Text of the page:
The meeting with the recruiter took place the following week after Oldest Son got out of work. It went for almost three hours. Yes, indeed. According to him, he got all of the information that he wanted and made sure to bring me a lovely booklet entitled, “A Parent’s Guide to the Marine Corps”, which really doesn’t help a whole lot. However, I needn’t have worried too much. The military isn’t his first choice, he told me, but it is a viable backup, in case he doesn’t get the scholarships he needs to go to the schools that he wants. The hardest part for me is learning to let go and let him make his own decision about it. In less than a year, I won’t have a say. He can march right down to the office, sign his name, and we can’t do a thing about it. He’s coming in to the time of his life where we must let him decide what is best for him. We can guide him, offer advice, and make our feelings known, but I want him to choose the path that’s right. I wasn’t given a lot of help or choices when I was in this stage of my life and I don’t want that to be his experience. We’ve raised him to be an independent thinker (to my detriment, sometimes, especially on curfew issues) and he’s got a pretty good head on his shoulders.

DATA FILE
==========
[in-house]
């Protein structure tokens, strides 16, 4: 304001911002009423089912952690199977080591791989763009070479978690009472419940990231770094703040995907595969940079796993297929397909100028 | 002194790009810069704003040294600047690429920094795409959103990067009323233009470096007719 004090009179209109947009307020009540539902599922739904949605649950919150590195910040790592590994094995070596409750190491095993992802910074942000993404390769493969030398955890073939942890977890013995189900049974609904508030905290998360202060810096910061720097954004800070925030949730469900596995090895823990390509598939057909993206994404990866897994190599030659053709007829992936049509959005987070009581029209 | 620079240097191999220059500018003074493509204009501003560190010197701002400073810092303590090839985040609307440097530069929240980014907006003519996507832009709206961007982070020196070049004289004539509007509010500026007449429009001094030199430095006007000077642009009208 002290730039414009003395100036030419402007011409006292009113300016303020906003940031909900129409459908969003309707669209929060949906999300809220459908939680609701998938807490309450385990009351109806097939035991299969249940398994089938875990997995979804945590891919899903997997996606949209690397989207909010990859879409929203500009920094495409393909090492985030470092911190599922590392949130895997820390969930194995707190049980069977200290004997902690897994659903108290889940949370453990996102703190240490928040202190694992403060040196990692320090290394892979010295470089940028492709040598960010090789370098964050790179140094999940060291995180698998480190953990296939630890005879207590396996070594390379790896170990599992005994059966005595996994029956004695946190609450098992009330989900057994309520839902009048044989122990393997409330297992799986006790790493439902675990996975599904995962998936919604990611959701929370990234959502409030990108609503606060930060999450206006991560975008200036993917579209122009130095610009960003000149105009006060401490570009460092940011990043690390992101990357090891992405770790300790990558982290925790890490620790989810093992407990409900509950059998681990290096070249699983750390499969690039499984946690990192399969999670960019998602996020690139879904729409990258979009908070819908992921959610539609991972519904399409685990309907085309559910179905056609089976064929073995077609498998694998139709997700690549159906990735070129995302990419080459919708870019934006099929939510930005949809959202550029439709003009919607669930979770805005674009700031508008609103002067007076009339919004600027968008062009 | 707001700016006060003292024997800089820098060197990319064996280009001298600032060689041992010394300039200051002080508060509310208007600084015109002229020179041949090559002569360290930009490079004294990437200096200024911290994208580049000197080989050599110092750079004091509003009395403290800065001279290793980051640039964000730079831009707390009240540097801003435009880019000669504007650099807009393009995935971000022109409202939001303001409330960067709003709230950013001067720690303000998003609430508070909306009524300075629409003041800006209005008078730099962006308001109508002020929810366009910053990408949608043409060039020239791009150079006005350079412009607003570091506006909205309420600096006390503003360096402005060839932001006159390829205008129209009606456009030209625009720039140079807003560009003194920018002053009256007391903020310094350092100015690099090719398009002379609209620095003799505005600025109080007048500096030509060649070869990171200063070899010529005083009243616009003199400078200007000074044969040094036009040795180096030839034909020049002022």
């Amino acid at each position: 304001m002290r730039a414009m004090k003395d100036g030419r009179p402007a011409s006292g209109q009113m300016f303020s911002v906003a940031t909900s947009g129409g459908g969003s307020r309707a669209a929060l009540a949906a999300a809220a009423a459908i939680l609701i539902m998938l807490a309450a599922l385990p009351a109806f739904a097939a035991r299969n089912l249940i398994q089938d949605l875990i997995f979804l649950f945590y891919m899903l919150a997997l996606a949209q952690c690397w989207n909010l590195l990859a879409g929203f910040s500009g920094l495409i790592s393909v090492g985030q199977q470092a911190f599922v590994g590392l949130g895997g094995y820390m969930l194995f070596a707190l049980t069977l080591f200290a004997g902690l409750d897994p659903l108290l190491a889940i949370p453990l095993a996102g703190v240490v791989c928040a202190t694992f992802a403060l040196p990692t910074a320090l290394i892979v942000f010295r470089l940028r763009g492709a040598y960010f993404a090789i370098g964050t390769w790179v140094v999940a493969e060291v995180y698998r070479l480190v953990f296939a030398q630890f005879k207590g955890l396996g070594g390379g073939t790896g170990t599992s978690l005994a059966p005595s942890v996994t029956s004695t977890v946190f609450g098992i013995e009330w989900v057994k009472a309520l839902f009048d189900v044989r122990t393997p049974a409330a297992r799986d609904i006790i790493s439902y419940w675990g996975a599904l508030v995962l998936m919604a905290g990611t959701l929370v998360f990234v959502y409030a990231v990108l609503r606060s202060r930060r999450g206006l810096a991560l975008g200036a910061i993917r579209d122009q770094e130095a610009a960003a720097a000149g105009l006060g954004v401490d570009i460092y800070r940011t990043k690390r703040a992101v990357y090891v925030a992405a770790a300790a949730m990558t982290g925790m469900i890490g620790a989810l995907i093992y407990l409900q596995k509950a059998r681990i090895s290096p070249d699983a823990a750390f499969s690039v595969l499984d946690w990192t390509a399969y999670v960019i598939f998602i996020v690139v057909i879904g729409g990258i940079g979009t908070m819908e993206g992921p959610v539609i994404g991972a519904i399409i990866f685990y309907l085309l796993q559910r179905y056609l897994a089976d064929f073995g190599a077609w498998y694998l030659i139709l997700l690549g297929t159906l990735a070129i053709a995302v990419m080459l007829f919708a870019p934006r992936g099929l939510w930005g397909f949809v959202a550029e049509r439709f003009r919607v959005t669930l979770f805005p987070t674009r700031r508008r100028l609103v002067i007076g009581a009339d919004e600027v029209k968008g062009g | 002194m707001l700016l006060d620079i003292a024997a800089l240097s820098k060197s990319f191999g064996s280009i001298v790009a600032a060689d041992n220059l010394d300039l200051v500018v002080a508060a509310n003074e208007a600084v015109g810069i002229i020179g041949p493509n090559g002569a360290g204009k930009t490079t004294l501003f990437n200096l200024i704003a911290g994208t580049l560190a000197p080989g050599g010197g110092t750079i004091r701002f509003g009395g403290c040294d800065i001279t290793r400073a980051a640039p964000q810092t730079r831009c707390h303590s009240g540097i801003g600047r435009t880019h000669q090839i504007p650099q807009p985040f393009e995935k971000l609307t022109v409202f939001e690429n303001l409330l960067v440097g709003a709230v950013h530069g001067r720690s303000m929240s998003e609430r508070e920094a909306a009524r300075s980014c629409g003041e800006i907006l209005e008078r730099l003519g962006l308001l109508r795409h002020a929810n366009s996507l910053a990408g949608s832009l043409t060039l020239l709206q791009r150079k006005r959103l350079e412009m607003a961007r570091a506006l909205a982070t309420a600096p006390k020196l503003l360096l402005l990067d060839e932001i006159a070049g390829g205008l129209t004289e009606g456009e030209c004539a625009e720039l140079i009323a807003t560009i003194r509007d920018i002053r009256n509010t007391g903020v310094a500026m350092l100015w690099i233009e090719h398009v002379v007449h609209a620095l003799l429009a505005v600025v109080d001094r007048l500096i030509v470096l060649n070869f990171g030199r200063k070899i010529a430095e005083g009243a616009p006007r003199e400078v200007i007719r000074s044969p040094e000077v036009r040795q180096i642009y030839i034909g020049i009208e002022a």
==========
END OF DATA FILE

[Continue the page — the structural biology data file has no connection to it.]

This, I think, is the scariest part of being a parent. When they’re little, you, the parent, have complete control. You make all of the big decisions for them: wearing a coat when it’s cold, bedtime, eating healthy food, going to school every day even when you don’t feel like it, sharing, cleaning up your own mess, admitting when you’ve done something wrong and taking steps to fix it. All of these things, hopefully, shape them into good people who will contribute to society in good and even awesome ways. The frightening part comes when they have to do it alone, with no help from you. We’re almost at that point and while I’m not ready to let go of his hand just yet, I think he will be okay. And if he does choose to join the Marines to get the education that he wants, well, Semper Fi.

Stay tuned.